Other things that come with low thyroid include sudden weight gain, like we discussed earlier, feeling cold all the time, and chronic muscle aches and malaise.9 If you have one or more of these symptoms, then definitely bring it up with a healthcare provider ASAP.
In the meantime, here are a couple things you can do to help you sleep more soundly (and keep you from dozing off during that 8:00 a.m. Zoom call). Try sipping soothing caffeine-free teas like chamomile about an hour before bed, reducing nighttime blue light exposure, and optimizing your “sleep hygiene” practices:
- Keep your bedroom totally dark to help your body fall and stay asleep
- Try to wake up at the same time each day to establish & maintain a normal circadian rhythm
- Eat dinner at least three hours before bed to allow ample time for digestion, which can otherwise disrupt sleep
Extreme fatigue could also be a sign of a different hormone imbalance: Namely, melatonin. Melatonin is a hormone produced by the pineal gland in the brain.10 It’s usually released at night, and is thought to be associated with the sleep-wake cycle. If your body isn’t producing enough melatonin, it can be hard to fall asleep or stay asleep.
For some, melatonin supplements can help the body re-regulate the sleep cycle. However, check in with a healthcare provider before taking anything new (even seemingly harmless stuff like vitamins). Too much Melatonin can sometimes make sleep problems worse.
- A hormonal imbalance can manifest in many ways, but for people with uteruses, some of the most common signs include cystic acne, weight gain or loss, menstrual cycle changes, chronic fatigue, and low sex drive. Symptoms may also include hair loss and hot flashes.
- In women and people AFABAFAB stands for “assigned female at birth.”, estrogen, progesterone, and thyroid hormone imbalances are the most commonly associated with the signs and symptoms mentioned above—but there are tons of other hormones that could be involved, including androgens like testosterone, insulin, FSH and LH, and even melatonin
- A healthy, balanced diet, regular exercise routine, and solid sleep hygiene practices can help with some of the effects of hormonal imbalance, but always speak to a licensed healthcare provider if you’re experiencing any symptoms—and remember, your period (and menstrual cycle in general) is a wealth of information!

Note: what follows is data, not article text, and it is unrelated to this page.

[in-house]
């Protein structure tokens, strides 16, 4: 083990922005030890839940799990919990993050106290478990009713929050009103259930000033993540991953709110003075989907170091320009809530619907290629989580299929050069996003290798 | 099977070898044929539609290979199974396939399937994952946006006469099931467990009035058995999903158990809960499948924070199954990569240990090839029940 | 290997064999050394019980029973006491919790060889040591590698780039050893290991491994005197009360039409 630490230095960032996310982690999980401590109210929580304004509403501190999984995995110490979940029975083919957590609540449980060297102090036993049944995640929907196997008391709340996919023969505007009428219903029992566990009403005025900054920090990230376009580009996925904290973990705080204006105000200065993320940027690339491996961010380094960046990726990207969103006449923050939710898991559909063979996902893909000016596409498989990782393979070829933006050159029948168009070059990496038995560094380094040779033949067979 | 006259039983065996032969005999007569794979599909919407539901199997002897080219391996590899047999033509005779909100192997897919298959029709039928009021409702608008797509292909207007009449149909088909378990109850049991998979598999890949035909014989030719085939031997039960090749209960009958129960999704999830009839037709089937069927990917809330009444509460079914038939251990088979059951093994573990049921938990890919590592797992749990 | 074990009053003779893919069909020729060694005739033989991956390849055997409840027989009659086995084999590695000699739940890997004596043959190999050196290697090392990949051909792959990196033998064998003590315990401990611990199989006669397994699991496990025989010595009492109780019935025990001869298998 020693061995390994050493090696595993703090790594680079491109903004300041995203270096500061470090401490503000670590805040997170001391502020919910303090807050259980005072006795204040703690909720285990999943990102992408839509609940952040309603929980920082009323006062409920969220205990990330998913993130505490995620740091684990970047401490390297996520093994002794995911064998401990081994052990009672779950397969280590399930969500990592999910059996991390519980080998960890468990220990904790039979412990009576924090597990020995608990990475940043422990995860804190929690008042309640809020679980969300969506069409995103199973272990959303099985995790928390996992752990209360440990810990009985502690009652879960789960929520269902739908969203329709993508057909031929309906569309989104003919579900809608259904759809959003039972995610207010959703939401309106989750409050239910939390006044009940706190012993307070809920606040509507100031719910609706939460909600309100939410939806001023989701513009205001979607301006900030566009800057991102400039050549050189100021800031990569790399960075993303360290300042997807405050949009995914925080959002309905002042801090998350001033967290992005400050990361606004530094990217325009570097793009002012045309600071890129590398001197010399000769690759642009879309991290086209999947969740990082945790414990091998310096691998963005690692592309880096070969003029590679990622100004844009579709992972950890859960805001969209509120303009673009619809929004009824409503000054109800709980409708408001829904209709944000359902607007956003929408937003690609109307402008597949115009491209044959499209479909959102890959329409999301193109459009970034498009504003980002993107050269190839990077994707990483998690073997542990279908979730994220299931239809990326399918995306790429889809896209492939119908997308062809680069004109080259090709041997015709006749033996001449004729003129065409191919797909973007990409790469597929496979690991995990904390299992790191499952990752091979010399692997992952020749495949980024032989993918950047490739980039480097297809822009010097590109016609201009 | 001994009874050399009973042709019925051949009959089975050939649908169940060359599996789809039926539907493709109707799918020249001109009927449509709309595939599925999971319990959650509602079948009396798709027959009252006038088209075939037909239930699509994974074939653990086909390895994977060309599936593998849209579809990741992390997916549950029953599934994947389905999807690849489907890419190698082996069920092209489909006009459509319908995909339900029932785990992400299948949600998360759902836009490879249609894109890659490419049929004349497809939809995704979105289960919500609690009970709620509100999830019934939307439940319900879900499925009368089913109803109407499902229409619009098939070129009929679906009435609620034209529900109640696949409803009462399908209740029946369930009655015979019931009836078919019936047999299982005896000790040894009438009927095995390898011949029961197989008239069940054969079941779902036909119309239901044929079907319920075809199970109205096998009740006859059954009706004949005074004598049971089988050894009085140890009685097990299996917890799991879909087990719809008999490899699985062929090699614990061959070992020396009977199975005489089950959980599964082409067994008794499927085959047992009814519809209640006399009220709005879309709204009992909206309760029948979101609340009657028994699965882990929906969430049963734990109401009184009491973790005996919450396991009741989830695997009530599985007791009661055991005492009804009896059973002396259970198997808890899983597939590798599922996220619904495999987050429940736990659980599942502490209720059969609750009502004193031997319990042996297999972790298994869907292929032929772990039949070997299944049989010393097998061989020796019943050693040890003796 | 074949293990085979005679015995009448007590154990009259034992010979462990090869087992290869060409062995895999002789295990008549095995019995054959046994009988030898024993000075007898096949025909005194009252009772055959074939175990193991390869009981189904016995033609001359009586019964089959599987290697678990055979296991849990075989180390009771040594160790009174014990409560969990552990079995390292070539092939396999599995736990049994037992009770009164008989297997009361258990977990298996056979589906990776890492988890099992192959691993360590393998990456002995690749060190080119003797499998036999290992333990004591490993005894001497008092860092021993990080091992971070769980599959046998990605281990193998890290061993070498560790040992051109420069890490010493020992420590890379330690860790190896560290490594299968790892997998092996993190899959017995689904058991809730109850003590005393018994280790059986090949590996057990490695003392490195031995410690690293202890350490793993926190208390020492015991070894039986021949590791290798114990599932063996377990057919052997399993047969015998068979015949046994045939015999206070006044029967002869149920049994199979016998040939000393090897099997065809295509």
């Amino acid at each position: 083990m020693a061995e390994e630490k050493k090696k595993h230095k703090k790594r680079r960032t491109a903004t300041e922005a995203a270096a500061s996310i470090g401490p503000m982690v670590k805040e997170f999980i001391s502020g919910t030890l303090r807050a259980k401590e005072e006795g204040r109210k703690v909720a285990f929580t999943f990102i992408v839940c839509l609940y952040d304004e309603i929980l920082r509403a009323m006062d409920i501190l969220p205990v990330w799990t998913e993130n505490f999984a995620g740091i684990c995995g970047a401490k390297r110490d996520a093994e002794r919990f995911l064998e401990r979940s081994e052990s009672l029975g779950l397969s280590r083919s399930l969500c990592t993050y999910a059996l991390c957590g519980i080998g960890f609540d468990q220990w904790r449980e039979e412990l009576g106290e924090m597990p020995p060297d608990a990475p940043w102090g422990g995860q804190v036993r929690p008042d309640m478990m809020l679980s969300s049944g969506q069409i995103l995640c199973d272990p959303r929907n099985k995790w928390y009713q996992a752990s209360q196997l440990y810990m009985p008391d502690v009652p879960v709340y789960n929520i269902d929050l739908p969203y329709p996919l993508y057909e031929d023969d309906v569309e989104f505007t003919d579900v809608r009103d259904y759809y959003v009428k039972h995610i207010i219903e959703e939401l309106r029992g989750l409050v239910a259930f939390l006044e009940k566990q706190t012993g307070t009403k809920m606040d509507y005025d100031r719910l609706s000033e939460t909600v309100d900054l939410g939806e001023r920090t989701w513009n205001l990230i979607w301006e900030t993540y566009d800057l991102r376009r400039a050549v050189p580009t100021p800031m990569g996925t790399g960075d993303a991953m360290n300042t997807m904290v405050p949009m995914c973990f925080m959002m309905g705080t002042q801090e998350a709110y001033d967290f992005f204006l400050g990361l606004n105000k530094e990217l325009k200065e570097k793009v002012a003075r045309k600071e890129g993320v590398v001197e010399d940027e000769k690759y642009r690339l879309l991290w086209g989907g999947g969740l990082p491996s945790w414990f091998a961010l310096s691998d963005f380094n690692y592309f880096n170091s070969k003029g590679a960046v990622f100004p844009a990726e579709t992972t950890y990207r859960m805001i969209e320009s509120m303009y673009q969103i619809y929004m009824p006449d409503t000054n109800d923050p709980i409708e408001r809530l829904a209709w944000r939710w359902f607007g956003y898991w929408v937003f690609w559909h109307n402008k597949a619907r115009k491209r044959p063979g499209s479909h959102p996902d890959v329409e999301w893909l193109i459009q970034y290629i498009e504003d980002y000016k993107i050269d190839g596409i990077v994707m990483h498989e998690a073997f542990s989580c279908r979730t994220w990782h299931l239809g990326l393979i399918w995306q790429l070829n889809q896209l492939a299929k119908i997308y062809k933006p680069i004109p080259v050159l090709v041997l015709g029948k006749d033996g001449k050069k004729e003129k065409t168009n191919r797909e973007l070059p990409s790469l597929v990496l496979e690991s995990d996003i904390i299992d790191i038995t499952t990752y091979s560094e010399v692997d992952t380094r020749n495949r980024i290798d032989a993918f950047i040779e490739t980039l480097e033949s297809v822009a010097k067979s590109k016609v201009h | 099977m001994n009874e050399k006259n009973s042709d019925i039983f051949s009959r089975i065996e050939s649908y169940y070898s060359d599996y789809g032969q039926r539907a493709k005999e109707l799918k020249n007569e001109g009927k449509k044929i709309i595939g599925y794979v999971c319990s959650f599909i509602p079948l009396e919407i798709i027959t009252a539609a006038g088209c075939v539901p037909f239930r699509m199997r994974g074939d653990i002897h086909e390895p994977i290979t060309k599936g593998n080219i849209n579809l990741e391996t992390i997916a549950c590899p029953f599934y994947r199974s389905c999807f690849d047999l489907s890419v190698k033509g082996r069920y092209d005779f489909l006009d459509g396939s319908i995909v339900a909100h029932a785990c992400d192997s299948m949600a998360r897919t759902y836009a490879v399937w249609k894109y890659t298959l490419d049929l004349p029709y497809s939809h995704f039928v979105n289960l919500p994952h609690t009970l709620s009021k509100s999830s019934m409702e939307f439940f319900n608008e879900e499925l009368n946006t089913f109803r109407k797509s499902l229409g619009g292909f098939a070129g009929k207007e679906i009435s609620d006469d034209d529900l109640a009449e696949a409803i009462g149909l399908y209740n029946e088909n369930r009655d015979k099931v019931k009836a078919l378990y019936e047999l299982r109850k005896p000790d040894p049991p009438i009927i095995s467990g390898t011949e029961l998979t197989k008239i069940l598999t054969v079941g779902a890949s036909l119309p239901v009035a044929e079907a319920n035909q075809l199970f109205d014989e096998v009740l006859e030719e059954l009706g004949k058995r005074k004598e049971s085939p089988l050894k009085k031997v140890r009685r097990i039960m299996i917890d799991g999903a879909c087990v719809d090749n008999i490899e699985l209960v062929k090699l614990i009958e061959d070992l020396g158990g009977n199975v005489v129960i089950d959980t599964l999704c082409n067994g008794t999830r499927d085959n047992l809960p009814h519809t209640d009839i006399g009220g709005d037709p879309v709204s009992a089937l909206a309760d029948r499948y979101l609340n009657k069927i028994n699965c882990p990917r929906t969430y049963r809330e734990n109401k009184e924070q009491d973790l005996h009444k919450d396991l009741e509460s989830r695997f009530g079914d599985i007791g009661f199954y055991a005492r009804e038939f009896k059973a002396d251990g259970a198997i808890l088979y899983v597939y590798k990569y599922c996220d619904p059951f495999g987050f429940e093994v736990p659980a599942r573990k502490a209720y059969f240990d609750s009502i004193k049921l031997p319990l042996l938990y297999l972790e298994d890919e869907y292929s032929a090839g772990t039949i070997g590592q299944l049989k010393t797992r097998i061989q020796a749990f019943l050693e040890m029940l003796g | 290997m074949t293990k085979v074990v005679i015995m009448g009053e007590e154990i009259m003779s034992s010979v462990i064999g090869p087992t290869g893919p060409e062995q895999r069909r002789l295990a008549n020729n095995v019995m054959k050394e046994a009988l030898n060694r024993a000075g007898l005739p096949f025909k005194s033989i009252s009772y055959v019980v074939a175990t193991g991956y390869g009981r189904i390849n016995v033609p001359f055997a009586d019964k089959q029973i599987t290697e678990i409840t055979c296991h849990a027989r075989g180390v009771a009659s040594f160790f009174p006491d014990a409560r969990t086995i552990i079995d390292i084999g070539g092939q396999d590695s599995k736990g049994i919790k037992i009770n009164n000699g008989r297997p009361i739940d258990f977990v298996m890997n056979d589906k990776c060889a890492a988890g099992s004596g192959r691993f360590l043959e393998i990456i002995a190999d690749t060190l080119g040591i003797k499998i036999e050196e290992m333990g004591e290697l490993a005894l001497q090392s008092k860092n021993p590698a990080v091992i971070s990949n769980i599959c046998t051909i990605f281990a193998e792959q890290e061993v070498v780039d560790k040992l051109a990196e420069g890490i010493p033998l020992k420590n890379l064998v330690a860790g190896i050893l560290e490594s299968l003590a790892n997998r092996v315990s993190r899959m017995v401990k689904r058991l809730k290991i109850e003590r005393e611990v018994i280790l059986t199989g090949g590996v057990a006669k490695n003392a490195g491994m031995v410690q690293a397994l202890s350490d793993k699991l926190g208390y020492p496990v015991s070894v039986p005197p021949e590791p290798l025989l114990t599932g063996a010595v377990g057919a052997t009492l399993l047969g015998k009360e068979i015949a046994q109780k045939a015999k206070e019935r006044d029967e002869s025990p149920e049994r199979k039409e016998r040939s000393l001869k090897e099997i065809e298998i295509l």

This article is informational only and is not offered as medical advice, nor does it substitute for a consultation with your physician. If you have any gynecological/medical concerns or conditions, please consult your physician.
© 2021 The Flex Company. All Rights Reserved.
References (Click to open/close)
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- Toyoda, M., & Morohashi, M. (2001). Pathogenesis of acne. Medical Electron Microscopy, 34(1), 29–40. https://doi.org/10.1007/s007950100002
- Croke, L. M. (2014, September 1). ACOGACOG stands for the American College of Obstetricians and Gynecologists (a professional membership organization for obstetrician–gynecologists). Releases Clinical Guidelines on Management of Menopausal Symptoms. American Family Physician. https://www.aafp.org/afp/2014/0901/p338.html.
- Citterio, C. E., Targovnik, H. M., & Arvan, P. (2019). The role of thyroglobulin in thyroid hormonogenesis. Nature Reviews. Endocrinology, 15(6), 323–338. https://doi.org/10.1038/s41574-019-0184-8.
- Woeber K. A. (2000). Update on the management of hyperthyroidism and hypothyroidism. Archives of Internal Medicine, 160(8), 1067–1071. https://doi.org/10.1001/archinte.160.8.1067.
- Cappelletti, M., & Wallen, K. (2016). Increasing women’s sexual desire: The comparative effectiveness of estrogens and androgens. Hormones and Behavior, 78, 178–193. https://doi.org/10.1016/j.yhbeh.2015.11.003.
- Gabrielson, A. T., Sartor, R. A., & Hellstrom, W. (2019). The Impact of Thyroid Disease on Sexual Dysfunction in Men and Women. Sexual Medicine Reviews, 7(1), 57–70. doi: 10.1016/j.sxmr.2018.05.002.
- Bates, J. N., Kohn, T. P., & Pastuszak, A. W. (2020). Effect of Thyroid Hormone Derangements on Sexual Function in Men and Women. Sexual medicine reviews, 8(2), 217–230. https://doi.org/10.1016/j.sxmr.2018.09.005
- Garber, J. R., Cobin, R. H., Gharib, H., Hennessey, J. V., Klein, I., Mechanick, J. I., Pessah-Pollack, R., Singer, P. A., Woeber, K. A., & American Association of Clinical Endocrinologists and American Thyroid Association Taskforce on Hypothyroidism in Adults (2012). Clinical practice guidelines for hypothyroidism in adults: cosponsored by the American Association of Clinical Endocrinologists and the American Thyroid Association. Endocrine Practice: Official Journal of the American College of Endocrinology and the American Association of Clinical Endocrinologists, 18(6), 988–1028. doi: 10.4158/EP12280.GL
- Xie, Z., Chen, F., Li, W. A., Geng, X., Li, C., Meng, X., Feng, Y., Liu, W., & Yu, F. (2017). A review of sleep disorders and melatonin. Neurological research, 39(6), 559–565. doi: 10.1080/01616412.2017.1315864